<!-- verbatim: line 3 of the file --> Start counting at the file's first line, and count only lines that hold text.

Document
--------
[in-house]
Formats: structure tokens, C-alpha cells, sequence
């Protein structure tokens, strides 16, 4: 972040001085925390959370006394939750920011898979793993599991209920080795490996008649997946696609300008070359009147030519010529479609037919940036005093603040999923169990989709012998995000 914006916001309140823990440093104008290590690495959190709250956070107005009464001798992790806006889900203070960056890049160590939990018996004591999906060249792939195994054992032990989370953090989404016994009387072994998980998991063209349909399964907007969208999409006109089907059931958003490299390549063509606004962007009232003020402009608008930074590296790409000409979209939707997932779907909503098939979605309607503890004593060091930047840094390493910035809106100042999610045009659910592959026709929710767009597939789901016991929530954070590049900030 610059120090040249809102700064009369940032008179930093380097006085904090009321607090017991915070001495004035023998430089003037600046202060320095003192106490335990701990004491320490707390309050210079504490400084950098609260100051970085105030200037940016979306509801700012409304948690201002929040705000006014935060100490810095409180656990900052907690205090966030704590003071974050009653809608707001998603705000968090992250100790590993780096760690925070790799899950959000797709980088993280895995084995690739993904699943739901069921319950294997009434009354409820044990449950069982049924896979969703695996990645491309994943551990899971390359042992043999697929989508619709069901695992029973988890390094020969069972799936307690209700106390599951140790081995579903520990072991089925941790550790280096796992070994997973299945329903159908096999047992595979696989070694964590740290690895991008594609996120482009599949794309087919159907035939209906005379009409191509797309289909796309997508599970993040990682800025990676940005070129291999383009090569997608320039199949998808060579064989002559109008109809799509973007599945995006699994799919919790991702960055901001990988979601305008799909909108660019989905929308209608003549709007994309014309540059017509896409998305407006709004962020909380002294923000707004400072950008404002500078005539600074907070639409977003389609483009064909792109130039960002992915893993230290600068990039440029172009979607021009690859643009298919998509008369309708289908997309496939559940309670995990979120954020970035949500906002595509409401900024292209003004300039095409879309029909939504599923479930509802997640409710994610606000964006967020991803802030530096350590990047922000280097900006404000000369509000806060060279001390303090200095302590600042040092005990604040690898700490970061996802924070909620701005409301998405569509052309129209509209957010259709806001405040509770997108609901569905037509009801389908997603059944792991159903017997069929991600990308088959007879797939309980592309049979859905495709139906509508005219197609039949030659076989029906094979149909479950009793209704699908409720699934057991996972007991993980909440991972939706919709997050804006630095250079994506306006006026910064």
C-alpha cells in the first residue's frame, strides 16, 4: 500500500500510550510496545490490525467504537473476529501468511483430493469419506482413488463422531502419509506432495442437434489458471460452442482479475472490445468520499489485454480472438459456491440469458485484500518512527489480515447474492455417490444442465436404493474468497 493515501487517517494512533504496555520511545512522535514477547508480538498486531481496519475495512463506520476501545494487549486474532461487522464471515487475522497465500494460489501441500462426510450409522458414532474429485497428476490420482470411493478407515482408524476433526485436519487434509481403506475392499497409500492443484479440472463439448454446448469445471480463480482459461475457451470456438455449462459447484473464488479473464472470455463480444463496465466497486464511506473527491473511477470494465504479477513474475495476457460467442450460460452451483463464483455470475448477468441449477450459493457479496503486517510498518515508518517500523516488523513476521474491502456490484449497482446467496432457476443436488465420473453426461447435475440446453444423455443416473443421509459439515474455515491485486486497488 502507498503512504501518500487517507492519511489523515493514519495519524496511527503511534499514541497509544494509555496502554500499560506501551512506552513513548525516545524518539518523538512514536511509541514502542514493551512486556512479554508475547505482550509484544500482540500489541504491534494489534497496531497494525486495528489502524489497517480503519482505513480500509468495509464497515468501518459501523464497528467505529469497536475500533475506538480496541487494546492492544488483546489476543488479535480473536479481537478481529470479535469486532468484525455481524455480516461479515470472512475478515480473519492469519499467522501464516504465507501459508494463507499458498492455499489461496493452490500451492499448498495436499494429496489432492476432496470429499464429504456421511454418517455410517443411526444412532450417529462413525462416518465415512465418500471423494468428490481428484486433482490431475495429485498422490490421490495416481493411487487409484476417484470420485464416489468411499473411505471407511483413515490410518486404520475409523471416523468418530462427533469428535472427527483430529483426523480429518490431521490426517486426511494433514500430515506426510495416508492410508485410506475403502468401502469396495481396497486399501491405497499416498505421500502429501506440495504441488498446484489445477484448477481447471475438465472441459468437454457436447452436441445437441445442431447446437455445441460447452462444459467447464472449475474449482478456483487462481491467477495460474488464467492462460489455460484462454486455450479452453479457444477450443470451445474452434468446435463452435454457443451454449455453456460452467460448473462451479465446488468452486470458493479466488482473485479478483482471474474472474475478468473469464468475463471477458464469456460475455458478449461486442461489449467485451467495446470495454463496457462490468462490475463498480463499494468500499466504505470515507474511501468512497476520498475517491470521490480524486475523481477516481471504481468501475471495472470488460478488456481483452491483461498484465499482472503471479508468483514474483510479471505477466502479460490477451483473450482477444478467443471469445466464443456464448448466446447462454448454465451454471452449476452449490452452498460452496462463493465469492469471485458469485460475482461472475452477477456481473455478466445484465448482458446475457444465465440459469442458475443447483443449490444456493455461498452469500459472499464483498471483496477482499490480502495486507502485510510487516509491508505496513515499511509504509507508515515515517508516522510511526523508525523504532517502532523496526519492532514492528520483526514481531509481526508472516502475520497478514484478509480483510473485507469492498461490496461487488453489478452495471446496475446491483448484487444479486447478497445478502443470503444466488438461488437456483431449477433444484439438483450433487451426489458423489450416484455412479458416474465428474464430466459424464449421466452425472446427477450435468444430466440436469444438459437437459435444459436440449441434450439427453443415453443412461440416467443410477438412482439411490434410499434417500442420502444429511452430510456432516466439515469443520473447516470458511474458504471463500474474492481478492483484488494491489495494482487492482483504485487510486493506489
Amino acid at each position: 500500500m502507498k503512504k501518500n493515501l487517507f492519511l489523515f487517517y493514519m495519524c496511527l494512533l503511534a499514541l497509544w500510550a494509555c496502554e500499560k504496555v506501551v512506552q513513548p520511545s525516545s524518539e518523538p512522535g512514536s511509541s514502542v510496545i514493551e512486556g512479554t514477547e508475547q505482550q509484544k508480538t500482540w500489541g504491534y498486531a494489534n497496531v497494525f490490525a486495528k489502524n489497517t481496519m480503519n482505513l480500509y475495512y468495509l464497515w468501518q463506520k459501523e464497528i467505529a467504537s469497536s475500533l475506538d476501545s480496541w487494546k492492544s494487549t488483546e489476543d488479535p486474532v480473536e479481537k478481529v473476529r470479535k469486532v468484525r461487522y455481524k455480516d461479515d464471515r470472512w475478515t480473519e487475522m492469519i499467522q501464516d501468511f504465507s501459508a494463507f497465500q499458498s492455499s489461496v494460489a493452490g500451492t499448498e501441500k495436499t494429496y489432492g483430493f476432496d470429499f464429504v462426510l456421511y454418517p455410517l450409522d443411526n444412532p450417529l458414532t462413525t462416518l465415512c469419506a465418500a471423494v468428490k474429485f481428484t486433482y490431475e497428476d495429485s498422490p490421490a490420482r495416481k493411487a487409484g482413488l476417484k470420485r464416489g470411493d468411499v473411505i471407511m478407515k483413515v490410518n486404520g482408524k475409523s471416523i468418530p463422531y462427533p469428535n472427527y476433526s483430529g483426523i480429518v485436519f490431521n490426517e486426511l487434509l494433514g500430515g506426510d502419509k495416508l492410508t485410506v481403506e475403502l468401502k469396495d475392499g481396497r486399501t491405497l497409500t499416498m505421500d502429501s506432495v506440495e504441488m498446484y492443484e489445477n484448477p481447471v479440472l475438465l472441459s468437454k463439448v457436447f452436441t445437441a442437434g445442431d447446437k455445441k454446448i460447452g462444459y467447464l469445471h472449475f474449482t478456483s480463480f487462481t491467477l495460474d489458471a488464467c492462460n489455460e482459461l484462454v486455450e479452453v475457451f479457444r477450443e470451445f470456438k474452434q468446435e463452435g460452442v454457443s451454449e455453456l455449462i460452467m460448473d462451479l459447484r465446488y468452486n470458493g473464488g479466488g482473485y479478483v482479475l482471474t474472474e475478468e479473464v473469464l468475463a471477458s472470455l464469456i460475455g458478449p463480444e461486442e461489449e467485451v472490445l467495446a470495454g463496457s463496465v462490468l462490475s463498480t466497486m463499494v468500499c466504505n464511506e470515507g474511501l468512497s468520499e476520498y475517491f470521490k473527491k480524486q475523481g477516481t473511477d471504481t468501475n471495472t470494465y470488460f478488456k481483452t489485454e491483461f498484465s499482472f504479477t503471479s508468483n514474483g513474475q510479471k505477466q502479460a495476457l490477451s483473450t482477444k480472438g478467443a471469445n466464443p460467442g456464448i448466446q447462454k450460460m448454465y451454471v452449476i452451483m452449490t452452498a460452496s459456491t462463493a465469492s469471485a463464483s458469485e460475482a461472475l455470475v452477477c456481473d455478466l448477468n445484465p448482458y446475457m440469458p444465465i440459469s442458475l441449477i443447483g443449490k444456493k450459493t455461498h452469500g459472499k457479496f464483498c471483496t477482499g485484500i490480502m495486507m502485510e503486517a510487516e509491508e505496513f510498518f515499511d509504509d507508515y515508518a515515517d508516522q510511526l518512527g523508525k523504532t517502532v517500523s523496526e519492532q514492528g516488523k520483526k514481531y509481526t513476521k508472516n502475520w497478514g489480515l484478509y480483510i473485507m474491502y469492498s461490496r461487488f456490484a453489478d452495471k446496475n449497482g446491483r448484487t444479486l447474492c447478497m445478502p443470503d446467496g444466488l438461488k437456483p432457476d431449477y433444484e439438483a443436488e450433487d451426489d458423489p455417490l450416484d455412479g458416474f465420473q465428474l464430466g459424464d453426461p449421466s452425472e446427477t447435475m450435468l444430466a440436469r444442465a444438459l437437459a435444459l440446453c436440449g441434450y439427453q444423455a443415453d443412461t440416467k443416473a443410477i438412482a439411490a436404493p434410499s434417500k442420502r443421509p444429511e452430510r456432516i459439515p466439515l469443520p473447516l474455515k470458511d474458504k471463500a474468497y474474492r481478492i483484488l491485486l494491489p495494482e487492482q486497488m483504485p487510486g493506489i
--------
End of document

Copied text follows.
């Protein structure tokens, strides 16, 4: 972040001085925390959370006394939750920011898979793993599991209920080795490996008649997946696609300008070359009147030519010529479609037919940036005093603040999923169990989709012998995000 914006916001309140823990440093104008290590690495959190709250956070107005009464001798992790806006889900203070960056890049160590939990018996004591999906060249792939195994054992032990989370953090989404016994009387072994998980998991063209349909399964907007969208999409006109089907059931958003490299390549063509606004962007009232003020402009608008930074590296790409000409979209939707997932779907909503098939979605309607503890004593060091930047840094390493910035809106100042999610045009659910592959026709929710767009597939789901016991929530954070590049900030 610059120090040249809102700064009369940032008179930093380097006085904090009321607090017991915070001495004035023998430089003037600046202060320095003192106490335990701990004491320490707390309050210079504490400084950098609260100051970085105030200037940016979306509801700012409304948690201002929040705000006014935060100490810095409180656990900052907690205090966030704590003071974050009653809608707001998603705000968090992250100790590993780096760690925070790799899950959000797709980088993280895995084995690739993904699943739901069921319950294997009434009354409820044990449950069982049924896979969703695996990645491309994943551990899971390359042992043999697929989508619709069901695992029973988890390094020969069972799936307690209700106390599951140790081995579903520990072991089925941790550790280096796992070994997973299945329903159908096999047992595979696989070694964590740290690895991008594609996120482009599949794309087919159907035939209906005379009409191509797309289909796309997508599970993040990682800025990676940005070129291999383009090569997608320039199949998808060579064989002559109008109809799509973007599945995006699994799919919790991702960055901001990988979601305008799909909108660019989905929308209608003549709007994309014309540059017509896409998305407006709004962020909380002294923000707004400072950008404002500078005539600074907070639409977003389609483009064909792109130039960002992915893993230290600068990039440029172009979607021009690859643009298919998509008369309708289908997309496939559940309670995990979120954020970035949500906002595509409401900024292209003004300039095409879309029909939504599923479930509802997640409710994610606000964006967020991803802030530096350590990047922000280097900006404000000369509000806060060279001390303090200095302590600042040092005990604040690898700490970061996802924070909620701005409301998405569509052309129209509209957010259709806001405040509770997108609901569905037509009801389908997603059944792991159903017997069929991600990308088959007879797939309980592309049979859905495709139906509508005219197609039949030659076989029906094979149909479950009793209704699908409720699934057991996972007991993980909440991972939706919709997050804006630095250079994506306006006026910064």